Travel Nursing FAQ
Travel Nursing Frequently Asked Questions (FAQs) and Answers
If you’re looking to advance your nursing career and earn a lucrative salary all while traveling around the country, then a career as a travel nurse is a great option for you. No matter what kind of nurse you choose to be, providing excellent and compassionate patient care is at the core of the profession – however, there are a lot of differences between working as a staff nurse and being a travel nurse. Keep reading to learn basic travel nursing information as we answer travel nursing FAQs
How Does Travel Nursing Work?
Hospitals and healthcare facilities across the nation face staffing shortages on a daily basis, especially when it comes to nurses. Projections show that California will experience the greatest growth in their need for travel nurses in upcoming years, but that all states will experience employment growth in this division.
Travel nurses are hired by staffing agencies for nurses to help fill in these employment gaps. Traveling medical jobs are more abundant during certain times of the year, such as flu season or during the holidays when staff members take time off for vacation. One of the many perks of being a travel nurse is that you get to decide when you want to work and you can take time off in between contracts if you so choose.
Where can Travel Nurses Go?
Short answer: anywhere there’s a staffing need for nurses. Long answer, travel nursing assignments are available throughout the nation, but the location of these particular travel nursing jobs will vary based on the fluctuating needs of a hospital or healthcare facility. At the end of the day, you are in control of choosing where you want to go as a travel nurse. If your dream location is not currently presenting any opportunities, chances are that it will be in the future.
One important thing to keep in mind when looking at travel nursing jobs in various locations is the fact that you need an active license in the state where the assignment is to work it. In fact, to even apply for a travel nursing job, you often need to have this licensing completed. Talk to your travel nursing recruiter about compact state licenses to find out if your license is good in multiple states or if you should consider getting licensed in a state that is part of the eNLC.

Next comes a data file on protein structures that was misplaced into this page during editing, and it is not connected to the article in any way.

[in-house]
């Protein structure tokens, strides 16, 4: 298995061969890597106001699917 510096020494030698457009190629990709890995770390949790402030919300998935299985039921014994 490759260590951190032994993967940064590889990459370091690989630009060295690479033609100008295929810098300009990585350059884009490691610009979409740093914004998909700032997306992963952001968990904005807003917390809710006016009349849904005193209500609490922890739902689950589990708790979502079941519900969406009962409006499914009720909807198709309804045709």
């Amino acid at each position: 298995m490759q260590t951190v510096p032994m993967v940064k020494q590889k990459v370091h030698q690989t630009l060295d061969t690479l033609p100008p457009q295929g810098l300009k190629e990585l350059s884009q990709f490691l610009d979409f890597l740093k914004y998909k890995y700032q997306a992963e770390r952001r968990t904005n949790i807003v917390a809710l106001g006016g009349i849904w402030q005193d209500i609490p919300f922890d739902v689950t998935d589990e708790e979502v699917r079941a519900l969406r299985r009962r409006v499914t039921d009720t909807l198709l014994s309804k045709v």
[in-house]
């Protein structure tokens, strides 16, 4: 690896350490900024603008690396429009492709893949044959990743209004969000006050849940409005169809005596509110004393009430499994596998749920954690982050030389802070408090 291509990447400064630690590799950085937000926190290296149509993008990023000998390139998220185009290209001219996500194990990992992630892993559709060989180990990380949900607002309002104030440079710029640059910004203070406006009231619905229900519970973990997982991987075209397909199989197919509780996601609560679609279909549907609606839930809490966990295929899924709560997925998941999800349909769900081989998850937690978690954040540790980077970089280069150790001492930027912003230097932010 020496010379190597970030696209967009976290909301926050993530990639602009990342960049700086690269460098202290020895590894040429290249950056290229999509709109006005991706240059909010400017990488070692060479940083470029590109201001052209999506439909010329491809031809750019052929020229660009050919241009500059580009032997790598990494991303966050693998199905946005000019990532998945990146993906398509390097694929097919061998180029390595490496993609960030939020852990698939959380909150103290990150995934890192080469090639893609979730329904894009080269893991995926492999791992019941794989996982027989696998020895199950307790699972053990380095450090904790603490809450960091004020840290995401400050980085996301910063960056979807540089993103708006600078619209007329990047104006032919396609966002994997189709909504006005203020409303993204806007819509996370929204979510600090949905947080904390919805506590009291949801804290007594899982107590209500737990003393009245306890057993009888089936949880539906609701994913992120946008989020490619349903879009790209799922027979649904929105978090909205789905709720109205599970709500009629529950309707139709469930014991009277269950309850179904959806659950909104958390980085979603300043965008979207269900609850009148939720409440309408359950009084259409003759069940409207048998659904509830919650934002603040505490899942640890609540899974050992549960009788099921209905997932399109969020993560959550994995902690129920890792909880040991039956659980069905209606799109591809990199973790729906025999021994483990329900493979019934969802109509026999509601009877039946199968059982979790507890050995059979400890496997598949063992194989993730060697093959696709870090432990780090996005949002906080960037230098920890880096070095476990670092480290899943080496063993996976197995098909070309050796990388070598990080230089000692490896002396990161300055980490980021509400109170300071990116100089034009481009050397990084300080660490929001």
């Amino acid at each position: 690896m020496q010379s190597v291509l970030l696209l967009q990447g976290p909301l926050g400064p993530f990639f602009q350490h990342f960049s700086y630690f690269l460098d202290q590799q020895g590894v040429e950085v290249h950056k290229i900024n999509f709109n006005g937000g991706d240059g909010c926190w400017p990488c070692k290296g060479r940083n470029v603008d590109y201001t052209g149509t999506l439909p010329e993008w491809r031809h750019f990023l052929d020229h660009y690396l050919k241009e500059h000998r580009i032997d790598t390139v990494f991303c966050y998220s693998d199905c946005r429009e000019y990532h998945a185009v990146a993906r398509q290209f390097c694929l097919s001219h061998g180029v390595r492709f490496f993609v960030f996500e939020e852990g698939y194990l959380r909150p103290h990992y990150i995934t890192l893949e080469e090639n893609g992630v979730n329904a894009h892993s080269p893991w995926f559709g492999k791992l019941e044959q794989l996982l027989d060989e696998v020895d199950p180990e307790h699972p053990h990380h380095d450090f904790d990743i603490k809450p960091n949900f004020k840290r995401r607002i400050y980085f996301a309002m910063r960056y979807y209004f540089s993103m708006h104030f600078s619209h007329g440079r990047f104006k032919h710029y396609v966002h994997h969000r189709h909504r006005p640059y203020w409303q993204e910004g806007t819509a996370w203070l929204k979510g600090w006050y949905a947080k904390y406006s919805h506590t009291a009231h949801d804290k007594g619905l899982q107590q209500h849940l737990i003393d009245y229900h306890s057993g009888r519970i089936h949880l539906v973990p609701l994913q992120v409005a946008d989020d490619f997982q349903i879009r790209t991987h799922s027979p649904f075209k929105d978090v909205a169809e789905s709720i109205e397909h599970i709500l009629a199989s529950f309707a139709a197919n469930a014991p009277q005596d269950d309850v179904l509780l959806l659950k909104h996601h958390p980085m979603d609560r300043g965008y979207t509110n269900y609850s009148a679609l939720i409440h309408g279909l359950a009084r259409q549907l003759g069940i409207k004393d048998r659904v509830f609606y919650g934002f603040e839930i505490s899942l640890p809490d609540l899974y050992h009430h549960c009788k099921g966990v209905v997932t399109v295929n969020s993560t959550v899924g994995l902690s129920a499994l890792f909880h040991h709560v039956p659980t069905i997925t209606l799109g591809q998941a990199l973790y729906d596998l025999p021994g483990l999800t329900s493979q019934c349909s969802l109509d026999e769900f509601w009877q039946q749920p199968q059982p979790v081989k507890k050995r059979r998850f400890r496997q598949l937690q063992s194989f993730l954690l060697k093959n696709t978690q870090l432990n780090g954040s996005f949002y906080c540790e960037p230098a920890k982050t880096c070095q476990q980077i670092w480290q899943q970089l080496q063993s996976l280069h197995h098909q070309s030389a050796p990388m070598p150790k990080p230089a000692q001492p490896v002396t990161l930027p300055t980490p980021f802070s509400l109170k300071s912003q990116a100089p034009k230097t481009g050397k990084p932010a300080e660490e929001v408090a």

Who can Become a Travel Nurse?
Registered nurses who have at least 12 to 18 months of hospital-based RN experience can apply for travel nursing jobs. If you are looking at travel jobs for specific nursing specialties, some hospitals and facilities could require a longer work history. You can find various travel nursing assignments available for all specialties, but there are some that are in more demand than others, such as labor and delivery (L&D) and intensive care units (ICU).
What’s the Average Travel Nurse Salary?
The amount of money you make working as a travel nurse is going to depend largely upon the location of the facility, your specialty, and the negotiated contract. Because there is such a high demand for travel nurses, the pay is considerable. The average travel nurse salary varies by state, so click here to see a full breakdown of average travel nurse pay according to each state.
Beyond the lucrative pay, there are many other perks to being a travel nurse, such as:
- 401K plans
- Health insurance for travel nurses
- Stipends for housing, meals and travel incentives
It’s important to keep in mind that while you are working as a travel nurse, you are not employed by the hospital, rather by the travel nurse staffing agency.
Can I Take a Travel Assignment Close to my Home?
Yes. You can accept travel nursing assignments that are close to your home address. However, if you want to collect the tax-free housing stipend, then you have to choose jobs that are typically at least 60 miles away from your home.
Another option for nurses who wish to stay close to home is per diem travel nursing jobs. When you pick up per diem nursing jobs, you agree to a series of shifts at a local hospital or healthcare facility.
How Long are Travel Nursing Assignments?
Travel nursing assignments generally last anywhere from eight to 26 weeks. However, the standard in the industry is 13-week contracts. A lot of hospitals will offer to extend your contract sometime during the last month of your assignment.
If you are interested in staying at an assignment longer than what was contracted, be sure to let your travel nurse recruiter know so they can work toward making that happen for you.
How Many Days a Week do Travel Nurses Work?
This is going to depend on what type of shifts you have. Typically, a travel nurse works three days a week on 12-hour shifts. However, this is not set in stone. There are many contracts that require four 10-hour shifts per week or five 8-hour shifts per week. The shifts you will be working and the number of days will be specified in your travel nursing contract.